Side effects from drugs working in non-target locations within the body can cause debilitating symptoms, often resulting in patients stopping their course of treatment early. But according to an article in Chemical & Engineering News (C&EN), the weekly newsmagazine of the American Chemical Society, researchers are developing strategies to reduce side effects by turning drugs on and off with light in specific locations, such as a tumor.
Contributing Editor Katharine Sanderson points out that using light to treat disease isn't new, but so far, it's typically been applied to skin conditions. For example, with photodynamic therapy, doctors shine light onto the skin to activate a dye in the affected area. The activated dye turns oxygen to a toxic singlet form that kills diseased cells. But in some conditions, such as cancer, affected tissues can be starved of oxygen, potentially reducing the chances that this approach will work.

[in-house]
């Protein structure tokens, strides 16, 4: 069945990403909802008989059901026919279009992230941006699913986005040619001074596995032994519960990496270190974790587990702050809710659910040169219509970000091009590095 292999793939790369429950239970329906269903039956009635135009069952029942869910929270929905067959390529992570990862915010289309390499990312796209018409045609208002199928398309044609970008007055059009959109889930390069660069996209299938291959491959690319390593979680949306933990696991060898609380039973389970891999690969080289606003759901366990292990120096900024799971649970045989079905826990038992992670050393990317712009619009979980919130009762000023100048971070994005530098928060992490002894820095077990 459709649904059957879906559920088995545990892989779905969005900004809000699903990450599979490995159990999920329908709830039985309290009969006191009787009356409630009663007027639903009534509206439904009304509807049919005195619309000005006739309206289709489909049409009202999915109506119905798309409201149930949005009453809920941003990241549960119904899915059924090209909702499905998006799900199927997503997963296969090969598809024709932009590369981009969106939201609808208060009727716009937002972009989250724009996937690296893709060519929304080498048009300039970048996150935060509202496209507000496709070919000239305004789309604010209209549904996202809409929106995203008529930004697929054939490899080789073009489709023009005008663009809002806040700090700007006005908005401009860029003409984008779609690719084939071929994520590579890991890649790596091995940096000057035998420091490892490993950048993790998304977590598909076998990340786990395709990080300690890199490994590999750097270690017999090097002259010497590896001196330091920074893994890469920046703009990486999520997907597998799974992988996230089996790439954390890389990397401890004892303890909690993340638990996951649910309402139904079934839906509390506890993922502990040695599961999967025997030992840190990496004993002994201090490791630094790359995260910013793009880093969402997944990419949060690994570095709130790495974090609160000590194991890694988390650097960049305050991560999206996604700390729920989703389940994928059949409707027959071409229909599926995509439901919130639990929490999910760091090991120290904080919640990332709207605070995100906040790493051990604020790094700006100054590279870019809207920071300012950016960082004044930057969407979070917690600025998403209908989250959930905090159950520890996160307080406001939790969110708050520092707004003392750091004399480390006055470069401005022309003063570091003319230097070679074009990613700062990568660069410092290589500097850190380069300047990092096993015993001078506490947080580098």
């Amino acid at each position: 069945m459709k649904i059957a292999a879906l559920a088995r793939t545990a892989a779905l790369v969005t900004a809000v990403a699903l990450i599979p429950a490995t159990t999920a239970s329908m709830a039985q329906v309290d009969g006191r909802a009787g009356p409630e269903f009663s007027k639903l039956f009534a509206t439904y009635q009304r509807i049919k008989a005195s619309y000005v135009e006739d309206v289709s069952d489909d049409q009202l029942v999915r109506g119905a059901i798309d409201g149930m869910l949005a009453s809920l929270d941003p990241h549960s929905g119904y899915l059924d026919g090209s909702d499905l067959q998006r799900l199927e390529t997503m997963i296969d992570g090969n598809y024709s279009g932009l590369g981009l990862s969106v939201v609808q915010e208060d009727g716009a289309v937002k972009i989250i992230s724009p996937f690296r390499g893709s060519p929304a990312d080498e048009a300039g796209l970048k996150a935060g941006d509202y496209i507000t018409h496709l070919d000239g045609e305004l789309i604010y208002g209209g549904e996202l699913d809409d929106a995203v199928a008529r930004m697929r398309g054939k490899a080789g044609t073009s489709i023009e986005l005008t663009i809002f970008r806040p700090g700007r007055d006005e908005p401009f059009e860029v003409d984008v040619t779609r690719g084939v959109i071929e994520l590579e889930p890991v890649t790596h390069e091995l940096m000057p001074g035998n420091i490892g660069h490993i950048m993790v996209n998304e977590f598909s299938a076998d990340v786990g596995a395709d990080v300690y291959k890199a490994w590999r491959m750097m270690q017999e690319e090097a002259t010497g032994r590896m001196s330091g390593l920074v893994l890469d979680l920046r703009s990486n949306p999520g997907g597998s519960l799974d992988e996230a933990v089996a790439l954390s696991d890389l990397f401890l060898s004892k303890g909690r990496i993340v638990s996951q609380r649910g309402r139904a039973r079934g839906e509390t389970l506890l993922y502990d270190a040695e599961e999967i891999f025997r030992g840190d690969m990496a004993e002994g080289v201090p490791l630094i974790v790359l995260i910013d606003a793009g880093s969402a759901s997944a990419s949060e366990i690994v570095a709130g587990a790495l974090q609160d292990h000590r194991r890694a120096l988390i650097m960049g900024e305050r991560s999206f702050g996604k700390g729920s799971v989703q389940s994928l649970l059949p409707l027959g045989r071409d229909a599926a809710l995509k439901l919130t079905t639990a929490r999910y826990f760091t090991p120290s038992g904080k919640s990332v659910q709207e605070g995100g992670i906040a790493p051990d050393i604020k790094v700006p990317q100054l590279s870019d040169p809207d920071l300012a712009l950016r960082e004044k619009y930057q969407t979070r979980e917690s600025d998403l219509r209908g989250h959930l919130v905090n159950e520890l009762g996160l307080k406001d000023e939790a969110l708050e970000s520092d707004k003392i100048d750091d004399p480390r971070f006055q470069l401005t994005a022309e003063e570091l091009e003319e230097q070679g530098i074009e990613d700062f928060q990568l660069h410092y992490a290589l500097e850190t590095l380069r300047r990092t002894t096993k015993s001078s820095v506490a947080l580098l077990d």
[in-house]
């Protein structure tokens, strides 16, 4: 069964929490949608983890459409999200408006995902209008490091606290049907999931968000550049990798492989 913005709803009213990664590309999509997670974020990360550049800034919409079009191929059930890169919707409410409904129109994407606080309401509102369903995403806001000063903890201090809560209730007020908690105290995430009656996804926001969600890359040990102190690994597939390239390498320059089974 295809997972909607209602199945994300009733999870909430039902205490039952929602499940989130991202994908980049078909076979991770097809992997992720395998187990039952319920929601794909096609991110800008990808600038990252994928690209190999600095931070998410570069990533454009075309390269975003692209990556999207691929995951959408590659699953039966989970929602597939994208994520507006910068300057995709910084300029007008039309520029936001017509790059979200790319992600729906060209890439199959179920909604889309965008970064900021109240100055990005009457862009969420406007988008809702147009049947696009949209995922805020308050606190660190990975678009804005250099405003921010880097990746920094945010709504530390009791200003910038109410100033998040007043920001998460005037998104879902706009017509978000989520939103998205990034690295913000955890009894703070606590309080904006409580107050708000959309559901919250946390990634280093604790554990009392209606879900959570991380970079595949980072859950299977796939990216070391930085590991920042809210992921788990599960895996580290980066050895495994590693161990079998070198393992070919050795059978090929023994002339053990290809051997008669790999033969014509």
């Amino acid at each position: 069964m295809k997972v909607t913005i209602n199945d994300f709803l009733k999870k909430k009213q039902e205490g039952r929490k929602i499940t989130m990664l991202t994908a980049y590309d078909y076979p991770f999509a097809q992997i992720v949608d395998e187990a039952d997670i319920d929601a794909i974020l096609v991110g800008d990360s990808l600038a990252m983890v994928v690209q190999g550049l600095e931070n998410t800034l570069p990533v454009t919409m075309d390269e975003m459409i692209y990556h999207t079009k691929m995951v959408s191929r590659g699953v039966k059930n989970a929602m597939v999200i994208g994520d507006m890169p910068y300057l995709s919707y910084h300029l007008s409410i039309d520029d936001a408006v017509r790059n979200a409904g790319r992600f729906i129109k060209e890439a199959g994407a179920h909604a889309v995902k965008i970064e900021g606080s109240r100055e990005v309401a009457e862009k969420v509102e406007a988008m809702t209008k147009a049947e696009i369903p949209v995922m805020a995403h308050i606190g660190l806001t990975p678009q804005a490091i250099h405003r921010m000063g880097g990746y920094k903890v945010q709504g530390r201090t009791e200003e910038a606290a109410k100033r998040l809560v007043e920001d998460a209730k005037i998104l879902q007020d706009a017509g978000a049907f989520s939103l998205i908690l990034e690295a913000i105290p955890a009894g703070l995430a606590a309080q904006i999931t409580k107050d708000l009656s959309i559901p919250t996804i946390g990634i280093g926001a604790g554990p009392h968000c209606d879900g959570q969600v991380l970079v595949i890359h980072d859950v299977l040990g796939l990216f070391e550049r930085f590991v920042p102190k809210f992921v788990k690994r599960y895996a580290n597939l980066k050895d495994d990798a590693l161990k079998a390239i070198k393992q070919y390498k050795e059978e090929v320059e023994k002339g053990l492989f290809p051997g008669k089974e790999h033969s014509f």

Now, scientists are developing photoswitchable therapies that take energy from a photon of light to change their structure and treat disease. The therapies aim to go deeper, turning on chemotherapy agents to kill tumors and turning on antibiotics to wipe out bacteria within the body. But the field faces challenges. Some therapies are switched on with UV light, but these wavelengths don't penetrate very far through the skin and can cause mutations. Red and infrared light can go deeper, but they could have less energy, resulting in a drug that is not very potent. Obtaining regulatory approvals also could be complicated, as one drug could be thought of as two different ones because it would have an "on" and an "off" state. Despite these issues, researchers are moving forward, shining a path toward more selective therapies.